Helping Your Child Deal With Bullies: What You Can Do

By Emily Andrews | Published 5/29/2018 0


Photo source: Deposit Photos

Bullying can take many different forms but is defined as the aggressive behavior of one or more people against another for any number of reasons. It results from a real or imagined power differential. Sometimes it is an older kid picking on a younger child or a popular set of teens bullying the outcast.

Regardless of how it happens or to whom, both the person being bullied and the bully may suffer from permanent and serious damage. Bullying is an offense that is often repeated frequently over time.

Types of Bullying

There are some common ways a person can be bullied. Bullying can include threats, physical attacks, spreading of rumors or excluding and making fun of a particular person.

-Verbal Bullying

Verbal abuse as a bullying tactic can include teasing, taunting, name-calling, threats and even unwanted sexual comments.

-Social Bullying

Also called relationship bullying, this type is designed to destroy a person’s reputation or relationships. It can be as simple as excluding someone from a social event, influencing others to avoid someone, spreading rumors about that person or embarrassing them in front of others.


Cyberbullying takes place online and consists of threatening or mean emails, text messages or posts on social media. Cyberbullying is very common in our modern society.

-Physical Bullying

Possibly the most damaging type of bullying is physical bullying which may include hitting, kicking, punching, tripping, pushing, spitting, or taking and breaking other people’s belongings.

How Do I know if My Child is Being Bullied?

As a parent or adult in charge of children, the first thing to be aware of are the warning signs of bullying. Below are some things to look for in your children and if you notice any of these signs, take swift action to correct the problem.

  • Showing signs of feeling helpless or lack of self-esteem.
  • Unexplained injuries.
  • Lost or destroyed property and belongings.
  • Faking illness or frequent stomach or headaches.
  • Changes in eating habits, skipping meals or extra meals when their lunch money or lunch is stolen.
  • Nightmares or difficulty sleeping.
  • Self-destructive behavior; suicide thoughts or comments, running away from home or other harmful activities.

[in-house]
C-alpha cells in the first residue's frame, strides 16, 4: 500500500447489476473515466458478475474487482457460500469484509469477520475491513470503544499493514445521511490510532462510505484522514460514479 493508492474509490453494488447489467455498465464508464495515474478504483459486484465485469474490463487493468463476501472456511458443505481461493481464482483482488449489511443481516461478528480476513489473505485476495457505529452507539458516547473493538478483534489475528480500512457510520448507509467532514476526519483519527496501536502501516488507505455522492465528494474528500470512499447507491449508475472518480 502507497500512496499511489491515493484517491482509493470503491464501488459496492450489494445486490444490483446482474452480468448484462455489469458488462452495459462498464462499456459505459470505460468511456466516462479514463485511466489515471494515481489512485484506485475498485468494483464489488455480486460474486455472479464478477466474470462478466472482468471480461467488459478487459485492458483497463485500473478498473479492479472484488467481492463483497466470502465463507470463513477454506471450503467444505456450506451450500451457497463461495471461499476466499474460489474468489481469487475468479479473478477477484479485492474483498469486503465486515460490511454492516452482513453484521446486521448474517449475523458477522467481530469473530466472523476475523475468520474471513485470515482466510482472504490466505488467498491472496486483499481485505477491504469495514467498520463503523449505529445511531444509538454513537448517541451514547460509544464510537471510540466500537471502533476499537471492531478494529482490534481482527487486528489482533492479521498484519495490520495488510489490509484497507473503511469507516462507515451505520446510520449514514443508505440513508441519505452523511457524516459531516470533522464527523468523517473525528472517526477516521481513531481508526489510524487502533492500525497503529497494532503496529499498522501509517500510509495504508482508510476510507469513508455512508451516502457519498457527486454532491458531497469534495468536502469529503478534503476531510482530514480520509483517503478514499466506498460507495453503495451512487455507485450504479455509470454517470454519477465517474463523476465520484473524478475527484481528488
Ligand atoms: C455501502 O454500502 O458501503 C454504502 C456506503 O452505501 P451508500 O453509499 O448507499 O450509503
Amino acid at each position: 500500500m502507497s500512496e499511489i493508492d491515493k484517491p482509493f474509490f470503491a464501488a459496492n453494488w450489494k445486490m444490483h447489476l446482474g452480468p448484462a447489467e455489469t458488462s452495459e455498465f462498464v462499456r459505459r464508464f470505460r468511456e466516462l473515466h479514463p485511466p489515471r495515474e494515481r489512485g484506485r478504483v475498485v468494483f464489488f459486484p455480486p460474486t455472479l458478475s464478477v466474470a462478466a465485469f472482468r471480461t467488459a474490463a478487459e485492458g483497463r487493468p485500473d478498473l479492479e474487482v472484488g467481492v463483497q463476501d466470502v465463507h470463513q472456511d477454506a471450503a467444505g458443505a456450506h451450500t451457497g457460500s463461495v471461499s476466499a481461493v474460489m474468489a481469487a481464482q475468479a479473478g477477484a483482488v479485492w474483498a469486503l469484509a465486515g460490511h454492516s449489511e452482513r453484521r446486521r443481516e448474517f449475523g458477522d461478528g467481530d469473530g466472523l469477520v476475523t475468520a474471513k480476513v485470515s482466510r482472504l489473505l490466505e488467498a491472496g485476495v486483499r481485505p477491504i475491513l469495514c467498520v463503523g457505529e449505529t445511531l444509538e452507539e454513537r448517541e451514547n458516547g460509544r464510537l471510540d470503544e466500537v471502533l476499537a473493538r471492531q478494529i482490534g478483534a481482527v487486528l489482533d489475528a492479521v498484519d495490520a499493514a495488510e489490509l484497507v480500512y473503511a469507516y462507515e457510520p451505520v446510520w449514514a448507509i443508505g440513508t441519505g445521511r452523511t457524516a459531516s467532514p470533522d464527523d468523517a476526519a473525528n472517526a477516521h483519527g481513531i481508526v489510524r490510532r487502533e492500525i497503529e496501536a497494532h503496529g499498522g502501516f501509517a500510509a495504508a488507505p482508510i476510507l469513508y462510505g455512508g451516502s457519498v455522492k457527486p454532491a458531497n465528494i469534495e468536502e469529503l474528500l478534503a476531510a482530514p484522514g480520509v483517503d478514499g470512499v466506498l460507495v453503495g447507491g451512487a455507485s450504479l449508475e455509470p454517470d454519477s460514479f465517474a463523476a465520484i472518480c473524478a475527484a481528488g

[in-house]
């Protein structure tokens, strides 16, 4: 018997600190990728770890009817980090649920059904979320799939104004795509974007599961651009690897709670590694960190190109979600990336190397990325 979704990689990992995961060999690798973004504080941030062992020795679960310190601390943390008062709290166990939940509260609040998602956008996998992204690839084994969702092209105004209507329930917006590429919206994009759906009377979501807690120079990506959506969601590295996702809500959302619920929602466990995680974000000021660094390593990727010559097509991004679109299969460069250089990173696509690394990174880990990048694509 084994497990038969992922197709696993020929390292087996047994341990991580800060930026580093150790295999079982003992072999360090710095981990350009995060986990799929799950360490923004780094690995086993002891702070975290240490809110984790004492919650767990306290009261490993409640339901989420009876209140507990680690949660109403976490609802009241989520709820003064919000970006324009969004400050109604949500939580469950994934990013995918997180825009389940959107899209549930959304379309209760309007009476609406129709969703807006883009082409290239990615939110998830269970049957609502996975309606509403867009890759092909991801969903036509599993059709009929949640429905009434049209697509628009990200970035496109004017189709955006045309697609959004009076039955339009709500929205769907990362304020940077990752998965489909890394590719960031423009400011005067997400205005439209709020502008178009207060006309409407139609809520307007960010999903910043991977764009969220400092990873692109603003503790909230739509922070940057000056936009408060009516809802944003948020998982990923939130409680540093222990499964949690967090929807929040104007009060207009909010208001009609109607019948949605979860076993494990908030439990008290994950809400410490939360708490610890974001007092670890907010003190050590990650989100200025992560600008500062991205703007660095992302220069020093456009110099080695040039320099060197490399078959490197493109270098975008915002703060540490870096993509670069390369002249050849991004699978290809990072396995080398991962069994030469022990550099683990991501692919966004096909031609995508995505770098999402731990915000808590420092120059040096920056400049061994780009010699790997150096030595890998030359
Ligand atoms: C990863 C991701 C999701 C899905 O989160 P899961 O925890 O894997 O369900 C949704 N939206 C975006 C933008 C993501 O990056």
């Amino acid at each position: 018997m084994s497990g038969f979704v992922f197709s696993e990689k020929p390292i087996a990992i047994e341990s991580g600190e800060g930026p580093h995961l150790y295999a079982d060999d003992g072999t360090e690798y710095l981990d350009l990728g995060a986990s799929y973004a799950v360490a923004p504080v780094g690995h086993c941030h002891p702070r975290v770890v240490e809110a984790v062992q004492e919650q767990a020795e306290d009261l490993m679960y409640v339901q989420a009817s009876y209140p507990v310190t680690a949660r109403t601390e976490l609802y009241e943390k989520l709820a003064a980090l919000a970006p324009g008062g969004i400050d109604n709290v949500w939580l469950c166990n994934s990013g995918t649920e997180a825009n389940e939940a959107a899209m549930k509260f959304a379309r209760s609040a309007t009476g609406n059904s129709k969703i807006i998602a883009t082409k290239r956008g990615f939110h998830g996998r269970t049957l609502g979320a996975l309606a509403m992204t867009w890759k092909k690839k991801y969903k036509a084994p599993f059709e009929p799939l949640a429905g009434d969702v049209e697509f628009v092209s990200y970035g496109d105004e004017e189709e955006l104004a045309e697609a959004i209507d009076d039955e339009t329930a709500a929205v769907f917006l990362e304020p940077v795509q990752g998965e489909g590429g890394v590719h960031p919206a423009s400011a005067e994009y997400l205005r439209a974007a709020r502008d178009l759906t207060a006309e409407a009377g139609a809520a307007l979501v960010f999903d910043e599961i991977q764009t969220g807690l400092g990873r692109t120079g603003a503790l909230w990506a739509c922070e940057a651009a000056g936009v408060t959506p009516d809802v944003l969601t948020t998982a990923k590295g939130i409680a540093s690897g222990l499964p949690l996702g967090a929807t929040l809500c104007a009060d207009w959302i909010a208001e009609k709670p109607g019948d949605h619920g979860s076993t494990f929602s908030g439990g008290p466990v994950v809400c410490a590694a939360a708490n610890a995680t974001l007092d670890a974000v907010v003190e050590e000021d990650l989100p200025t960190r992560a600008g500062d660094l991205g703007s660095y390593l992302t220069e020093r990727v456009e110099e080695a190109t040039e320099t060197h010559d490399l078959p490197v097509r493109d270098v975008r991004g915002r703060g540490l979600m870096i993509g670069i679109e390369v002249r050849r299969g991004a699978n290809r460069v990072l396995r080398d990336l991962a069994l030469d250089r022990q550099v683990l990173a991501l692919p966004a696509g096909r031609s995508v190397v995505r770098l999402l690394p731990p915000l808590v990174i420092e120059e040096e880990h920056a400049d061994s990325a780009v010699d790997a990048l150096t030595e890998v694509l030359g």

• Avoidance of social situations or loss of friends.
  • Drop in grade scores or reluctance to attend school.

Bullying is a serious issue with severe consequences especially for the person who is bullied. If you think your child is the victim of bullying do not wait, take action to stop it immediately.

Steps Parents Can Take to Prevent Bullying

The first and probably most effective way to prevent bullying is to teach your children how to handle bullying if it happens to them. You may even want to practice at home different scenarios to help them become confident in their abilities to handle the situation. By empowering your kids, you give them a voice they may otherwise not use after the fact.

Another critical factor is setting technology boundaries. Talk to your kids about cyberbullying, what it is and how not to respond and how to disconnect with those “friends” who are being aggressive and mean. Make it a practice to share Facebook or social channel accounts so that you can see who your child is connected to and the type of content they are experiencing.

Monitor text messages on your kid’s phones and keep computers in a family room.

Be sure you or your partner does not use bullying behavior at home. Children learn what they see and hear. Be sure to educate your children on the legal ramifications of bullying and the serious damage it can cause. This alone may help to prevent your kids becoming a bully.

Steps to Take if Your Child Has Been Bullied

Most bullying takes place in school or on school property, so the first thing to do is report it to the school administration. You will want to meet in person with your child’s teacher, the principal or superintendent as well. Make notes of the specifics of the incidents. If the abuse is severe and taking the steps above does not resolve it, you will want to contact the U.S. Department of Education for assistance.

Talk with your child about the situation and assure them it is not their fault. Tell them they were right to come to you and report it. Be sure to glean all the specific details about who is doing the bullying, what type of bullying is going on, when and how.

What Rights do Children Have in the U.S. Against Bullying?

The laws specific to bullying are set at the town and state level. There is no federal law regarding bullying, but the U.S. Department of Education addresses bullying issues and can help resolve them or intervene in particularly serious cases.

Emily Andrews

Emily Andrews is a writer at and marketing communications specialist at, an online public records search company.

Communications specialist by day and community volunteer at night, she believes in compassion and defending the defenseless.

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